Boots. Every man, woman, and child should have a good pair of boots. As a real American, I own several, and my latest comes from Viktos in the form of the Johnny Combat boots. Specifically, the black multi-cam variant that gives me a stylish look combined with a practical set of boots. Multi-cam black is rather hipstery, but as the resident tactical hipster, I accept that fully. So how did I review the Johnny Combat boots? Well, I freaking walked in ’em, duh.
Reviewing the Johnny Combat Boots
I got these bad boys in the middle of March and hit the ground running. Well, walking mostly. I was heading to South Carolina for the Gathering event, so I strapped the boots on and jumped on it. Like most gun events, you are on your feet, shuffling from event to event on the shoelace express.
Unlike other events, this one was held outside in the foothills, so lots of up and down, with a hefty dose of bad weather. I faced hills, mud, and lots of clay during this thing.
It presented a good chance to ‘break’ the boots in. As I type this, I hit my hundredth mile wearing the boots with several days of 3 to 5-mile hikes under my belt.
For me, rest days involve a long morning walk with a weight vest on. The pace varies on my mood. It’s often faster than your grandma but nowhere near as easy.
Beyond that, I’ve worn them on my quest to be big and fit. The Johnny Combat boots aren’t designed for sprinting, weights, flipping tires, or box jumps, but how else would I know if they work in dynamic movements? I pushed these boots to the edge because I needed to see if they function as good as they look.
I can recreate Fallujah in my backyard, but I still put these bad boys through the wringer.
What I Found Out
The break-in period was anything but. I brought a spare pair of shoes in case the break-in was rough on my feet. My sensitive self didn’t want to deal with blisters and cramping feet at a media event. I never changed out of the Johnny Combat boots. These things never hurt my feet or caused much discomfort.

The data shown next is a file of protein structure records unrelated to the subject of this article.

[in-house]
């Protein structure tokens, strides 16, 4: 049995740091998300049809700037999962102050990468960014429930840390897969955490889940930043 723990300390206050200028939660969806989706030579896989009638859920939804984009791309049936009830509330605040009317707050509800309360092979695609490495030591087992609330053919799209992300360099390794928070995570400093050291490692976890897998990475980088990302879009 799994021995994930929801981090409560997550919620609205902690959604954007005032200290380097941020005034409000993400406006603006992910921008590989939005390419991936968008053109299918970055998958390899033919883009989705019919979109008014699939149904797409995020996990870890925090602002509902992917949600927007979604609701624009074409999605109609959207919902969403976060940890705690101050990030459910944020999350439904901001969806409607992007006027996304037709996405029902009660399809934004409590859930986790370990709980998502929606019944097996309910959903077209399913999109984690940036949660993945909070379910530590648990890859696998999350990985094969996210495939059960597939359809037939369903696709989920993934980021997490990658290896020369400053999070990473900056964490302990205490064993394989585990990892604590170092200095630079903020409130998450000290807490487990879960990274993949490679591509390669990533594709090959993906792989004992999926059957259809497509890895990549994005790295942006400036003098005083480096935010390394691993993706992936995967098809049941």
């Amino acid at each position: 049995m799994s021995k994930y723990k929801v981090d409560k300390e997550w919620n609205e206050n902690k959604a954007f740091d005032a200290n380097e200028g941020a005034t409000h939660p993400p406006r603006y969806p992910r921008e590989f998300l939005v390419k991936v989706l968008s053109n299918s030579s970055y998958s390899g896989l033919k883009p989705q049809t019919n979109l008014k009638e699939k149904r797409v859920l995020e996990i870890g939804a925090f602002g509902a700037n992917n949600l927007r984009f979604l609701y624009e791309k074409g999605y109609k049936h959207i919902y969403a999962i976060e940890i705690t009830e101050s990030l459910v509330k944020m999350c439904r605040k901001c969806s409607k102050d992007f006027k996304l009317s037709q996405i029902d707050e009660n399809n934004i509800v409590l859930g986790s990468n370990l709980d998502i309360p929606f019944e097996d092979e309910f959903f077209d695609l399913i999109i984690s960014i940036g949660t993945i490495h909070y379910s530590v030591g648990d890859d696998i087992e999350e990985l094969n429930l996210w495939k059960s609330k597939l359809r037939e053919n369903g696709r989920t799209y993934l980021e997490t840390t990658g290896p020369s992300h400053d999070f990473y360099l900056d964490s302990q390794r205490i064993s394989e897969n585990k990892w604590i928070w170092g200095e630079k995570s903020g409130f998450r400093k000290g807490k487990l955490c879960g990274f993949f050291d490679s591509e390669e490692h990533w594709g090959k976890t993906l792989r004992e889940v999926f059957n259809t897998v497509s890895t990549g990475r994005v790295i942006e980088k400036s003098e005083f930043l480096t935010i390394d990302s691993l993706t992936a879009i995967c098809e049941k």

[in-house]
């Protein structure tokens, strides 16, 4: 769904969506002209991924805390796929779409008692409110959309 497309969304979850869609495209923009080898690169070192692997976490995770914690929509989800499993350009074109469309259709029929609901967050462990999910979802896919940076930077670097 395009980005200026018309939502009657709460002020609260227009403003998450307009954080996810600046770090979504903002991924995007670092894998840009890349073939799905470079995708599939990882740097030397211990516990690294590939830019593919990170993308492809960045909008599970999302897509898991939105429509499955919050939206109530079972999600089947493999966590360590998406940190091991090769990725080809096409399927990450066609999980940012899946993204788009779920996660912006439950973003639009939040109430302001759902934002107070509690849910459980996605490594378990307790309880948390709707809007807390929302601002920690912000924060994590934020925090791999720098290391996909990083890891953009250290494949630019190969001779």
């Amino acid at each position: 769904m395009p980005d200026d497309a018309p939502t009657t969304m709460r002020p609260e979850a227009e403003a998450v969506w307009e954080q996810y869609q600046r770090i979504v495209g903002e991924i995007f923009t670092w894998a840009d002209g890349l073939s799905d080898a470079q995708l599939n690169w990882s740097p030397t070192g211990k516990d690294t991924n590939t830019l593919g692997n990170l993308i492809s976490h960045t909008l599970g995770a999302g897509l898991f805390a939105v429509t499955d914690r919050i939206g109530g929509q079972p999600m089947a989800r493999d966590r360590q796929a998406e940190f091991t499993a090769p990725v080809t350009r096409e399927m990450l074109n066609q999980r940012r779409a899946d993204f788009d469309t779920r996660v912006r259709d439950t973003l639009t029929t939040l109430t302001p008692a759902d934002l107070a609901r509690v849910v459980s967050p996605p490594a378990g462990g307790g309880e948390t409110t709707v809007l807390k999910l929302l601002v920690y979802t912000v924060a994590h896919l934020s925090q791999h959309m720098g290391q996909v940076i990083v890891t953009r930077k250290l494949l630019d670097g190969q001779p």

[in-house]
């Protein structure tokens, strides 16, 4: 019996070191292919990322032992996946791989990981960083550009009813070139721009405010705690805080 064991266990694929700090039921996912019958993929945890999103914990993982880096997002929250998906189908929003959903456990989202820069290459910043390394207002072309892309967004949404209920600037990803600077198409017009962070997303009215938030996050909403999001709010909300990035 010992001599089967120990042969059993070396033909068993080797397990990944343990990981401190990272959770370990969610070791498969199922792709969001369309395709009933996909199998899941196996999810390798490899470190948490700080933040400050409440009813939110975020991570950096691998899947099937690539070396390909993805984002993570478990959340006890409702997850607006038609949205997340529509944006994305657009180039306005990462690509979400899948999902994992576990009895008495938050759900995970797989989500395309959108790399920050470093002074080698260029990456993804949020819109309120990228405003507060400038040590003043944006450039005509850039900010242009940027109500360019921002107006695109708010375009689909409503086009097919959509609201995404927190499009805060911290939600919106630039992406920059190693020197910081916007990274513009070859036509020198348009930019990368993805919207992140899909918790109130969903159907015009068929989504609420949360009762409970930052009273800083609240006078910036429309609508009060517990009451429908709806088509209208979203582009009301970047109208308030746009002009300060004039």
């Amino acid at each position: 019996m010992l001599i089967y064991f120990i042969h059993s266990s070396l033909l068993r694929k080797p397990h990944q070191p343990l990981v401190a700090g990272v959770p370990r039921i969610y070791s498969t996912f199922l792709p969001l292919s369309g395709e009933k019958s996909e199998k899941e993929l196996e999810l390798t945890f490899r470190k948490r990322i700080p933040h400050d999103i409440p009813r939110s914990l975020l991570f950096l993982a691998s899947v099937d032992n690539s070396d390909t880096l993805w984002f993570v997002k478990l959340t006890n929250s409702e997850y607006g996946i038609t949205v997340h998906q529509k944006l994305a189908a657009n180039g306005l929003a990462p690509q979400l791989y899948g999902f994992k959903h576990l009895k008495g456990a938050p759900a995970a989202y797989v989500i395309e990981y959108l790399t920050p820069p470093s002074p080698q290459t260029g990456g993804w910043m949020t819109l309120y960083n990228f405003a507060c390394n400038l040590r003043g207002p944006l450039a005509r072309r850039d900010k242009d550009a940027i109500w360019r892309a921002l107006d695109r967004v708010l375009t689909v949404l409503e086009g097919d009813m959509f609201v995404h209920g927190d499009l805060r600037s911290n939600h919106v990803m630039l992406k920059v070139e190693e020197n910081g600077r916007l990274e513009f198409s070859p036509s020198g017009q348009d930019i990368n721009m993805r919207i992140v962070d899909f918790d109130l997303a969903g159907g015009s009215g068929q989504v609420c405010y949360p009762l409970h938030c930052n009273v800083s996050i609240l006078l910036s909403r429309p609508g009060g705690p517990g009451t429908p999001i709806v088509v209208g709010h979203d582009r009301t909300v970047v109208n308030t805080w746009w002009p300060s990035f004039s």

As far as a break-in goes, the Johnny Combat boots have gotten more comfortable over time, but they never hurt me in the first place. Within that week, in which I walked 18 miles, I would say they had softened up and broken in a bit.
Today, on my hundredth mile, I’ve walked a total of 7.73 miles, including a five-mile hike and then my regular around-the-house stuff. Wearing the Johnny Combat boots the entire time, I never felt a single hot spot or blister. It was perfectly comfortable.
When facing down the elements, I also had zero issues. From the cold rain, wind, and mud to the dry spring of Florida, there is nothing that brought shame upon the name. Viktos builds the boots to be inherently water-resistant. While I haven’t tried to go swimming in the Johnny Combat Boots, I’ve struggled through the mud, walked through puddles, and knee-high wet grass. The whole time my beautiful feet remained dry and warm.
Bringing the Heat
Are they jungle boots? Cold weather boots? Well, they are neither. More like a three-season boot or a Florida boot. If I lived up north and faced snow, I might want something heavier; in my weather, they don’t present an issue. Even in the heat, which has climbed to the low 90s this week, the boots are never hot.